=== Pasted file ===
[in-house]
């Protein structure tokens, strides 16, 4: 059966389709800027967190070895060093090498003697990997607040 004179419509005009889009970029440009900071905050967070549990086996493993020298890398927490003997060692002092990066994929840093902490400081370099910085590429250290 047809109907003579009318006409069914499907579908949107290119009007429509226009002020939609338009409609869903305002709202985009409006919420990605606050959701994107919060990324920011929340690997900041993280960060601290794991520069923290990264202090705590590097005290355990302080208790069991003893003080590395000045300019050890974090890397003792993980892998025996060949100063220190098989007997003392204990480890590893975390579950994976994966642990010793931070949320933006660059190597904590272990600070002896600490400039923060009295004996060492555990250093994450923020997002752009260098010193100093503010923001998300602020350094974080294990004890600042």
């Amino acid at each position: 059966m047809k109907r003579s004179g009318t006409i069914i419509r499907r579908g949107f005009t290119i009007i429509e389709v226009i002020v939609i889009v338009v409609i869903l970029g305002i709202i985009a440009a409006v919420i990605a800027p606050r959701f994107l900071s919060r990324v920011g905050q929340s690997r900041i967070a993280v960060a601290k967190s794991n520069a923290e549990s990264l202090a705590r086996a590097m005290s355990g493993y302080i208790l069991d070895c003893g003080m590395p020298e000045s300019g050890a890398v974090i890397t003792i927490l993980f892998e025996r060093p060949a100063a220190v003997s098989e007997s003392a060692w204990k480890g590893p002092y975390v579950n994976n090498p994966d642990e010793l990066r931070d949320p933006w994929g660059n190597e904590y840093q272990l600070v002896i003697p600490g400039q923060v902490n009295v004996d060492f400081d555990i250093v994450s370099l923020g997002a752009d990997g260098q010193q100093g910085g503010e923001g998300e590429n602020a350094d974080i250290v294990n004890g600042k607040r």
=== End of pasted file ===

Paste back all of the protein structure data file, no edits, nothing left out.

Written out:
[in-house]
């Protein structure tokens, strides 16, 4: 059966389709800027967190070895060093090498003697990997607040 004179419509005009889009970029440009900071905050967070549990086996493993020298890398927490003997060692002092990066994929840093902490400081370099910085590429250290 047809109907003579009318006409069914499907579908949107290119009007429509226009002020939609338009409609869903305002709202985009409006919420990605606050959701994107919060990324920011929340690997900041993280960060601290794991520069923290990264202090705590590097005290355990302080208790069991003893003080590395000045300019050890974090890397003792993980892998025996060949100063220190098989007997003392204990480890590893975390579950994976994966642990010793931070949320933006660059190597904590272990600070002896600490400039923060009295004996060492555990250093994450923020997002752009260098010193100093503010923001998300602020350094974080294990004890600042």
């Amino acid at each position: 059966m047809k109907r003579s004179g009318t006409i069914i419509r499907r579908g949107f005009t290119i009007i429509e389709v226009i002020v939609i889009v338009v409609i869903l970029g305002i709202i985009a440009a409006v919420i990605a800027p606050r959701f994107l900071s919060r990324v920011g905050q929340s690997r900041i967070a993280v960060a601290k967190s794991n520069a923290e549990s990264l202090a705590r086996a590097m005290s355990g493993y302080i208790l069991d070895c003893g003080m590395p020298e000045s300019g050890a890398v974090i890397t003792i927490l993980f892998e025996r060093p060949a100063a220190v003997s098989e007997s003392a060692w204990k480890g590893p002092y975390v579950n994976n090498p994966d642990e010793l990066r931070d949320p933006w994929g660059n190597e904590y840093q272990l600070v002896i003697p600490g400039q923060v902490n009295v004996d060492f400081d555990i250093v994450s370099l923020g997002a752009d990997g260098q010193q100093g910085g503010e923001g998300e590429n602020a350094d974080i250290v294990n004890g600042k607040r």